In its May 11, 2004 decision in Wicken v. Harssar, the Divisional Court has clarified s. 267.5(9) of the Insurance Act.
That section of the Act deals with the effect of the deductibles on costs. It provides that “In an action for loss or damage from bodily injury or death arising directly or indirectly from the use or operation of an automobile, the determination of a party’s entitlement to costs shall be made without regard to the effect of paragraph 3 of subsection (7) on the amount of damages, if any, awarded for non-pecuniary loss.”
The court held that despite this wording, the deductibles is to be applied for the purpose of determining whether the award is higher or lower than an offer to settle (which, of course, potentially bears on entitlement to costs).
In this action, the plaintiff was a cyclist injured in a motor vehicle accident. At trial, the jury assessed the damages at $20,000 before the deductible. With interest, the net recovery was $9,966.67. This is less than the Small Claims Court limit of $10,000 and the defence argued that the plaintiff should recover no costs because of having sued in the Superior Court. The defendant also sought to rely on a pre-trial offer to settle that it had made.
The trial judge had held that the defendant’s offer was not sufficiently clear to be relied upon and the Divisional Court agreed with this. The trial judge also held that, for purposes of evaluating whether the action had been brought in the right court, s. 267.5(9) precluded consideration of the $15,000 deductible and the Divisional Court also agreed with this.
But the trial judge had also concluded that, in considering offers to settle, s. 267.5(9) required that for a defendant’s Rule 49 offer to have costs consequences, it “must provide for a settlement payment to a plaintiff that is at least $15,000 greater than the plaintiff’s post-reduction recovery”. The Divisional Court did not agree with this finding. In rejecting the decision of the trial judge on this issue, the court observed:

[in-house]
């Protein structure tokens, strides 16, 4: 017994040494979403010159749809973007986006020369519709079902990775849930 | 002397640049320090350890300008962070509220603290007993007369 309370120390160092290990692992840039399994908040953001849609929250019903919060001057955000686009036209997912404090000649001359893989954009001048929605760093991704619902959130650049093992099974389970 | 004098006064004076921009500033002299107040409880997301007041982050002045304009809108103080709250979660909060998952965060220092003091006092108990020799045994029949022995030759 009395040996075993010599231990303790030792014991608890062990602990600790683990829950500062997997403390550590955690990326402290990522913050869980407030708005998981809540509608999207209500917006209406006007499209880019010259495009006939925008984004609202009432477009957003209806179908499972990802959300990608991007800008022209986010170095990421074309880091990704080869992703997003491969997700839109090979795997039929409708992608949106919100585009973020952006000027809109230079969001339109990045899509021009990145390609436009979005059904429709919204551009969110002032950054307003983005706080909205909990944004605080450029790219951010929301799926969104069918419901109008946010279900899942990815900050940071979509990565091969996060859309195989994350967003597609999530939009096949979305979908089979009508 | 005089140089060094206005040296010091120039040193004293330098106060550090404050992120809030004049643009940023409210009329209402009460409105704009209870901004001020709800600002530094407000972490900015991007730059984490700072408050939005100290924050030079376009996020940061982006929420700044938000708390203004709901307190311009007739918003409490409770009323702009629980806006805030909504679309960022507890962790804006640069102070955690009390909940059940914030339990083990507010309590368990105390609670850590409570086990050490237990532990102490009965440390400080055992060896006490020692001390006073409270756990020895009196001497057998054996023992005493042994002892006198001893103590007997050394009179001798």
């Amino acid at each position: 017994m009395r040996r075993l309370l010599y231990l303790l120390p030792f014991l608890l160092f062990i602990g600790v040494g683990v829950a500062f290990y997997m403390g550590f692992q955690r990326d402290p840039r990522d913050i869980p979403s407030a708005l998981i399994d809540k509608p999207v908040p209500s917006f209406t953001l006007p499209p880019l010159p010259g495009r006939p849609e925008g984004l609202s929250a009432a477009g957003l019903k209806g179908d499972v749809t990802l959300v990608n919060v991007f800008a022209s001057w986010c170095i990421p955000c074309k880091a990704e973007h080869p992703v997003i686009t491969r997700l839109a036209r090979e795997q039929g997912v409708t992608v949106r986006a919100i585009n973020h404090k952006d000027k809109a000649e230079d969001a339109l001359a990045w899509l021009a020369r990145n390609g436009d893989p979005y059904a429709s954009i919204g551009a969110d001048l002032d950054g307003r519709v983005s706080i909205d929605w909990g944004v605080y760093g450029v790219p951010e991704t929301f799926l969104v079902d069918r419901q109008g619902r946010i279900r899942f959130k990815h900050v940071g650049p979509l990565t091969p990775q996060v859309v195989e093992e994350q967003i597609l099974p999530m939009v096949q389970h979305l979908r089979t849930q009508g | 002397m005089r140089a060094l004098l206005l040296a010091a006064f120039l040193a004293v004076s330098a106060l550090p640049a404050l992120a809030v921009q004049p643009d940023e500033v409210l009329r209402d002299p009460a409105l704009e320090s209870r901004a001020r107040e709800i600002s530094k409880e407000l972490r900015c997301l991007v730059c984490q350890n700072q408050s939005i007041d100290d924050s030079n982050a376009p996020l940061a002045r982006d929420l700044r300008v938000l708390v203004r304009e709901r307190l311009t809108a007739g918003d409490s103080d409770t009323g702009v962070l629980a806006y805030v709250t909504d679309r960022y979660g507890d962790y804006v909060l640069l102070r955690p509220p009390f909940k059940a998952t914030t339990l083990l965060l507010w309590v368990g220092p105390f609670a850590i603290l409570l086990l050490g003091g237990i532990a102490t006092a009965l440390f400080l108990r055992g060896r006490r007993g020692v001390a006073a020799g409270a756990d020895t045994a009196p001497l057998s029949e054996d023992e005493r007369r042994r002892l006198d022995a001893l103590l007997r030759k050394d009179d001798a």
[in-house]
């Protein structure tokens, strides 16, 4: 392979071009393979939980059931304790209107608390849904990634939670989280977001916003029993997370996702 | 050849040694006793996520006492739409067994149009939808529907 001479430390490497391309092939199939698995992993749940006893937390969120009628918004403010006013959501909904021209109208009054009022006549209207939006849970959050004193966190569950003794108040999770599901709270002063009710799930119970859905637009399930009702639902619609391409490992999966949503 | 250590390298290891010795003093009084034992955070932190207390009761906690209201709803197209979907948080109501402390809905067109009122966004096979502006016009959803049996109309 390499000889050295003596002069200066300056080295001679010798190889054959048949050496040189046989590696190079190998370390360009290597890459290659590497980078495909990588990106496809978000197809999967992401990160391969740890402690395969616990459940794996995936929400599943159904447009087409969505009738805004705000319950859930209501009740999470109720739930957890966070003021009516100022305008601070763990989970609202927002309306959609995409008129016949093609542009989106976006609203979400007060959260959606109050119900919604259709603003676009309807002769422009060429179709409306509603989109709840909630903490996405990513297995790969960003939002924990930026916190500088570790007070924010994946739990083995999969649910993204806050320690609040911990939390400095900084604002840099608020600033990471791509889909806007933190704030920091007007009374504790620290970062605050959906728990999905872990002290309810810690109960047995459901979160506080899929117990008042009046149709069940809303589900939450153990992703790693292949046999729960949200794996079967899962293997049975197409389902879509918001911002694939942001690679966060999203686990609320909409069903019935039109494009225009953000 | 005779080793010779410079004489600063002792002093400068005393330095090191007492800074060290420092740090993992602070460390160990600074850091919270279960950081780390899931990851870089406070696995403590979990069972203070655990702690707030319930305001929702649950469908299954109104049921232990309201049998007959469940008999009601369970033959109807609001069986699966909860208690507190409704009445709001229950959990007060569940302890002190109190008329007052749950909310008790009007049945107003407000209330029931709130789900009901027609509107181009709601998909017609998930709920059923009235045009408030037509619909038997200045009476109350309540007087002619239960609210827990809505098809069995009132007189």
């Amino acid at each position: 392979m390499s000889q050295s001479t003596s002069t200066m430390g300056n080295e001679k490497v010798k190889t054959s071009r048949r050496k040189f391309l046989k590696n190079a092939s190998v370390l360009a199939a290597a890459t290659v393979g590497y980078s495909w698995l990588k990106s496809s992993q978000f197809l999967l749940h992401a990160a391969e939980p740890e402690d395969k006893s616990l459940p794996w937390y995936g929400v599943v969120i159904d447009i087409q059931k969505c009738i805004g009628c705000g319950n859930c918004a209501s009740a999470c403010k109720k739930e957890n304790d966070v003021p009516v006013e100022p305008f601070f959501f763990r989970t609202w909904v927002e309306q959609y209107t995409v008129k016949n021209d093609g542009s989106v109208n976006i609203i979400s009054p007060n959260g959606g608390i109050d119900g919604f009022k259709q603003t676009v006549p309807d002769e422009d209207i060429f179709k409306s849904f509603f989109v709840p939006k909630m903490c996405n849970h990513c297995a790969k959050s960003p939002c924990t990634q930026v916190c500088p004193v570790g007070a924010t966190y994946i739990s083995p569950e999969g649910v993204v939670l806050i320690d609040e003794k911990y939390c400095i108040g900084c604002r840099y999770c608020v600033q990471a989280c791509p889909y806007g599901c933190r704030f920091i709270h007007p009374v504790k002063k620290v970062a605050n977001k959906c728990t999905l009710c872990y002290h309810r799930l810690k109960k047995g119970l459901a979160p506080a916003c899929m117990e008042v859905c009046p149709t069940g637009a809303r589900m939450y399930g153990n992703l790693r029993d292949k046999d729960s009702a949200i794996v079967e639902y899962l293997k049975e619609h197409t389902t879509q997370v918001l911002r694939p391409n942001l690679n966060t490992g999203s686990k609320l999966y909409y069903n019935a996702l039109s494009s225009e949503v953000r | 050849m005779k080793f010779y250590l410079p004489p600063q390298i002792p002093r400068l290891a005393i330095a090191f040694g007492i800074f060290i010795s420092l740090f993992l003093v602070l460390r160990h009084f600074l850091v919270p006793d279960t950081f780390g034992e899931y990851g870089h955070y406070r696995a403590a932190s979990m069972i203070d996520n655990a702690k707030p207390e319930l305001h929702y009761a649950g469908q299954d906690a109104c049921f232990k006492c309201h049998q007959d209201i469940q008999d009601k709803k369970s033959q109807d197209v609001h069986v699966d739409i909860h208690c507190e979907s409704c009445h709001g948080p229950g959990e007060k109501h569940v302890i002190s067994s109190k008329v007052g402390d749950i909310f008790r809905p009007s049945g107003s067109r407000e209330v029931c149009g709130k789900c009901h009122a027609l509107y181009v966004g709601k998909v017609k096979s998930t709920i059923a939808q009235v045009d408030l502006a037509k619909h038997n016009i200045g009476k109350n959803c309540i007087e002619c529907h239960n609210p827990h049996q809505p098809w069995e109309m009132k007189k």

If the reasoning of Stinson J. were to apply, the context and purpose of both statutory provisions would be undermined. In our view, a most unfair situation would be created that does not accord with practical reality.
 Defendants would be required to augment all offers to settle by the amount of the statutory deductible in order to trigger costs consequences under Rule 49.10. This arbitrary benefit to plaintiffs would not be offset by any corresponding duty on plaintiffs to modify their offer to settle. This may encourage plaintiffs to litigate, rather than curtailing litigation for the smaller cases.
 This interpretation would send very mixed messages to those with modest claims. The objective of culling the modest cases less than $15,000.00 from the system would be compromised. Given the importance of offers to settle in the litigation process, much uncertainty would be created which in the final analysis would be counter-productive.
So, for purposes of Rule 49 offers to settle, the deductible will be taken into account for the purpose of calculating whether the result at trial is better or worse than the offer.
But for the purpose of determining whether a plaintiff should have sued in Small Claims Court or under Simplified Procedure, the deductible will not be considered.